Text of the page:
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    Jonathan Martin Does Not Need Your Nonsense

    A few weeks ago, an NFL player named Jonathan Martin, offensive left tackle for the Miami Dolphins, walked off the team and sought counseling for emotional health issues. This has led to the suspension of his teammate, the incongruously-named Richie Incognito, on charges of outlandish workplace harassment; an official NFL investigation into the team, now reaching to behavior by the coaches; and the kind of publicity you just can't buy. Plenty of NFL players, sports pundits, and armchair tough guys have denounced the 6'5", 312-pound Martin as soft and weak and proclaimed that outsiders just can't understand what goes on in an NFL locker room. While I don't accept that locker rooms are sacred spaces that outsiders have no right to criticize, it is true that we don't have a great sense of what is going on inside them. Maybe Miami's locker room is unusually dysfunctional, and maybe it's dysfunctional in ways that every NFL locker rooms is. But in either case, Martin may not be any weaker than the other players. He may simply have more options.

    Martin played for Stanford and majored in classical history. He's a 6'5" behemoth who's fluent in Latin. His parents are attorneys who met at Harvard, and he turned down a chance be a fourth-generation Harvard student in order to play for nationally-ranked Stanford. (It's worth noting that Martin is bi-racial and the longest Harvard legacy in his family is on the African-American side, going back to a great-grandfather in the 1920s.)

    Those facts may lend themselves to a familiar narrative about the privileged kid who isn't used to doing things the hard way. But playing football for Stanford is not really the easy way. Martin played on a top-ten, nationally ranked team; that team could not have competed that successfully unless the football training was extremely rigorous. Playing football for Harvard, on the other hand, would be much easier. The football part of playing football for Stanford isn't significantly different than playing football for Nebraska, Mississippi, or UCLA. What is different is that Stanford football players (and excuse my pride here) also have an extremely rigorous academic program, comparable to any Ivy League school's. At Stanford, football practice is like football practice at Nebraska and class is like class at Harvard. Which part of that sounds like the easy way?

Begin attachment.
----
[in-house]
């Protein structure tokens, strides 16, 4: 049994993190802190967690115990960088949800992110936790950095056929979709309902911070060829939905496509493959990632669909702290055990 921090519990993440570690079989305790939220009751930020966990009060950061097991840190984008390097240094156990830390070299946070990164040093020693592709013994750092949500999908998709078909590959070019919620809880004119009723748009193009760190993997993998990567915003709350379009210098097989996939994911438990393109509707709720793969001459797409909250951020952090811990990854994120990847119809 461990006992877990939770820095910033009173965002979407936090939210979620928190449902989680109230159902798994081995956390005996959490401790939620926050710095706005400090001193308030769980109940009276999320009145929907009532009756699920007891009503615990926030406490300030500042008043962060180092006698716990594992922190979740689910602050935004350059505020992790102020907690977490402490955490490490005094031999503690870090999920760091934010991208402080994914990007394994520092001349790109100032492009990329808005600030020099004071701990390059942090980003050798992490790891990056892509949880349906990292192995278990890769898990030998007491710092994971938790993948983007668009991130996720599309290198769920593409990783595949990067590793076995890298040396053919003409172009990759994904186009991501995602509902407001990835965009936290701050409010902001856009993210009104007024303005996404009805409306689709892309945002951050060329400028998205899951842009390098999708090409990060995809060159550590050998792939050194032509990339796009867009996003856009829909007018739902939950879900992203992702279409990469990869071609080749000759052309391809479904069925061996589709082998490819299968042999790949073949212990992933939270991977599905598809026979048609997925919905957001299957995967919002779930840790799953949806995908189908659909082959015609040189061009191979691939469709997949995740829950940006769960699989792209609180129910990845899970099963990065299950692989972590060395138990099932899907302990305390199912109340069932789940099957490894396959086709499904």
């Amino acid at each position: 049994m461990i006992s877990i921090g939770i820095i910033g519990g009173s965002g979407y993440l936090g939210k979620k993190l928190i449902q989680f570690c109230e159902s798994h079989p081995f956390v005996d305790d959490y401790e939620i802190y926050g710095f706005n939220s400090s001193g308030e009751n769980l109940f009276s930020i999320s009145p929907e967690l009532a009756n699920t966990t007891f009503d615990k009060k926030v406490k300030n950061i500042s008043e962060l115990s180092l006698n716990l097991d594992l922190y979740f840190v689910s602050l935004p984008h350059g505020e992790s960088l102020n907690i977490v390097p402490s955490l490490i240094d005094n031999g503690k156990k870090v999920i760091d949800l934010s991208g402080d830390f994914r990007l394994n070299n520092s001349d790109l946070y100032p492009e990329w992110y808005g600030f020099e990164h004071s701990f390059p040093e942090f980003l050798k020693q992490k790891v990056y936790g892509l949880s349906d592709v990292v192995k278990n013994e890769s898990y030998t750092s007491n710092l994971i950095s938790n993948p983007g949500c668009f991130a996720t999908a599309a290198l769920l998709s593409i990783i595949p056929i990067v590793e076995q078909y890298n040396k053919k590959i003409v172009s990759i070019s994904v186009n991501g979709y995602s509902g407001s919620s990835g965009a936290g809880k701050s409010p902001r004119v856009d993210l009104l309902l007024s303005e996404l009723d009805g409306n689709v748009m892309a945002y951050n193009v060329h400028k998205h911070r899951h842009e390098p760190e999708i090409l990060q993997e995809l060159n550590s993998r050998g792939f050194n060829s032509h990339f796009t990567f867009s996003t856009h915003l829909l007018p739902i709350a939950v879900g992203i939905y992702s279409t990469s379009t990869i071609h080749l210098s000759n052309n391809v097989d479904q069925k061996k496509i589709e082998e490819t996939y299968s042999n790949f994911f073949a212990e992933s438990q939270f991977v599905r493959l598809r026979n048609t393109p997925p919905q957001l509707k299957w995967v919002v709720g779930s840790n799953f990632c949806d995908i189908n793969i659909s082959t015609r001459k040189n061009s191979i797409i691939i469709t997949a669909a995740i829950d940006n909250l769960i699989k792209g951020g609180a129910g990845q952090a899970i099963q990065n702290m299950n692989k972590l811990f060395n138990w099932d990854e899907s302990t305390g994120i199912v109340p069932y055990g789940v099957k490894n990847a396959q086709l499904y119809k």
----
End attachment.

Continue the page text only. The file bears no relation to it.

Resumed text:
But Martin's background does give him options that many other NFL players don't have. I don't think Martin is the only player who's felt like he can't take the abuse any more. The difference is that most other players have to take it anyway, even when they can't. Where else are they going to go?

    If Jonathan Martin never plays football again, he will certainly not see NFL-style money for many years, and possibly never earn as much over the course of his working life. The NFL is paying him seven figures a year. But the total sacrifice of lifetime income may actually not be that large, and there is a real possibility that over the next thirty years Martin could make as much outside the game as he would if he stays in the NFL. He is one of the players most likely to replace his football income by other means. That money would come slower and be less glamorous. But if he went back to Stanford to finish his classics degree and then went into law or finance, he might make upper-middle-class money or better very quickly, and potentially pull down seven figures a year near the end of his career. Instead of making millions for a few years in his twenties, and then some lesser income, he could make a lesser income and then a huge one. Or he could decide that making a six-figure salary in a workplace where no one calls him a "half nigger," talks about "shit[ting] in his mouth," threatens to gang-rape his sister, or shakes him down for $15,000 is better than making millions while being relentlessly extorted and degraded. Jonathan Martin can afford, in the most literal sense, not to put up with that shit.

    The average NFL player, on the other hand, does in fact need to take that shit. A great many NFL players cannot afford to walk away. They do not have the choice between making their NFL salaries and making a dignified living as an affluent professional somewhere else. They have the choice between making millions of dollars, no matter the cost to them personally, and making working-class money. If they left the game, many of them would simply be large men without college degrees. For many, their partial college educations were not a genuine preparation for any other field. For most players, there is no other plan. It's the NFL or nothing.